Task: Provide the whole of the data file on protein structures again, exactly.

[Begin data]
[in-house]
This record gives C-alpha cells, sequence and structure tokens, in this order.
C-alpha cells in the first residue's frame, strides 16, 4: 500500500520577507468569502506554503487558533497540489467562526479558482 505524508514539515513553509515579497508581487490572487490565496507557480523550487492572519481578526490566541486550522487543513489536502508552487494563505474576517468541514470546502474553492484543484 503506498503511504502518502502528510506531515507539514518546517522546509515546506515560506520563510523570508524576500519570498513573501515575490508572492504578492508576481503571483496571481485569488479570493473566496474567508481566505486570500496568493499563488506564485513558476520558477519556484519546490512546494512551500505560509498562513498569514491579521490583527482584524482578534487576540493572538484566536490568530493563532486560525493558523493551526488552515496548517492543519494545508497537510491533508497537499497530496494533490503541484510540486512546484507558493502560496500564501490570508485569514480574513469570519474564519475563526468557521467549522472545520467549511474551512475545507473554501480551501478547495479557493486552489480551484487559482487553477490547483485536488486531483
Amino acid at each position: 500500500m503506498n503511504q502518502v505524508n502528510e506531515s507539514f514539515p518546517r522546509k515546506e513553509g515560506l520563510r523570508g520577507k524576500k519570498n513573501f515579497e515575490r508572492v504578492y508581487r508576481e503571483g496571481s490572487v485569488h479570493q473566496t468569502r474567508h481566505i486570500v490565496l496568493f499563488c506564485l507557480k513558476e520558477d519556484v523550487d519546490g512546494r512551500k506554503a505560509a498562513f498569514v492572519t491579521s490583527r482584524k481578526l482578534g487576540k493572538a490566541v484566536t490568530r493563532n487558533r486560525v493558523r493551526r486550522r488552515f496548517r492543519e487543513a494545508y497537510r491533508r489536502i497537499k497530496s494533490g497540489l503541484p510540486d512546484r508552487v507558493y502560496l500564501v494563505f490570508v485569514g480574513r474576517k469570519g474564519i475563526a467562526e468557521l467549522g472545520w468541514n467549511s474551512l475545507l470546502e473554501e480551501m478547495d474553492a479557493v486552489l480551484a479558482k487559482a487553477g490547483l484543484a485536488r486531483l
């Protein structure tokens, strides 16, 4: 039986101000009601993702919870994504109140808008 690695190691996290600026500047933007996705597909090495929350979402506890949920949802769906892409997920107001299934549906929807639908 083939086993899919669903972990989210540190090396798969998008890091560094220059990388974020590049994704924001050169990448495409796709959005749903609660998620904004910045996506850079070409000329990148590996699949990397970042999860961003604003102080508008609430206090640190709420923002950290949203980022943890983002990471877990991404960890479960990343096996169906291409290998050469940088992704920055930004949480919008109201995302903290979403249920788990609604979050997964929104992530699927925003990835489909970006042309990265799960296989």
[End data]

[in-house]
This record gives C-alpha cells, sequence and structure tokens, in this order.
C-alpha cells in the first residue's frame, strides 16, 4: 500500500520577507468569502506554503487558533497540489467562526479558482 505524508514539515513553509515579497508581487490572487490565496507557480523550487492572519481578526490566541486550522487543513489536502508552487494563505474576517468541514470546502474553492484543484 503506498503511504502518502502528510506531515507539514518546517522546509515546506515560506520563510523570508524576500519570498513573501515575490508572492504578492508576481503571483496571481485569488479570493473566496474567508481566505486570500496568493499563488506564485513558476520558477519556484519546490512546494512551500505560509498562513498569514491579521490583527482584524482578534487576540493572538484566536490568530493563532486560525493558523493551526488552515496548517492543519494545508497537510491533508497537499497530496494533490503541484510540486512546484507558493502560496500564501490570508485569514480574513469570519474564519475563526468557521467549522472545520467549511474551512475545507473554501480551501478547495479557493486552489480551484487559482487553477490547483485536488486531483
Amino acid at each position: 500500500m503506498n503511504q502518502v505524508n502528510e506531515s507539514f514539515p518546517r522546509k515546506e513553509g515560506l520563510r523570508g520577507k524576500k519570498n513573501f515579497e515575490r508572492v504578492y508581487r508576481e503571483g496571481s490572487v485569488h479570493q473566496t468569502r474567508h481566505i486570500v490565496l496568493f499563488c506564485l507557480k513558476e520558477d519556484v523550487d519546490g512546494r512551500k506554503a505560509a498562513f498569514v492572519t491579521s490583527r482584524k481578526l482578534g487576540k493572538a490566541v484566536t490568530r493563532n487558533r486560525v493558523r493551526r486550522r488552515f496548517r492543519e487543513a494545508y497537510r491533508r489536502i497537499k497530496s494533490g497540489l503541484p510540486d512546484r508552487v507558493y502560496l500564501v494563505f490570508v485569514g480574513r474576517k469570519g474564519i475563526a467562526e468557521l467549522g472545520w468541514n467549511s474551512l475545507l470546502e473554501e480551501m478547495d474553492a479557493v486552489l480551484a479558482k487559482a487553477g490547483l484543484a485536488r486531483l
């Protein structure tokens, strides 16, 4: 039986101000009601993702919870994504109140808008 690695190691996290600026500047933007996705597909090495929350979402506890949920949802769906892409997920107001299934549906929807639908 083939086993899919669903972990989210540190090396798969998008890091560094220059990388974020590049994704924001050169990448495409796709959005749903609660998620904004910045996506850079070409000329990148590996699949990397970042999860961003604003102080508008609430206090640190709420923002950290949203980022943890983002990471877990991404960890479960990343096996169906291409290998050469940088992704920055930004949480919008109201995302903290979403249920788990609604979050997964929104992530699927925003990835489909970006042309990265799960296989």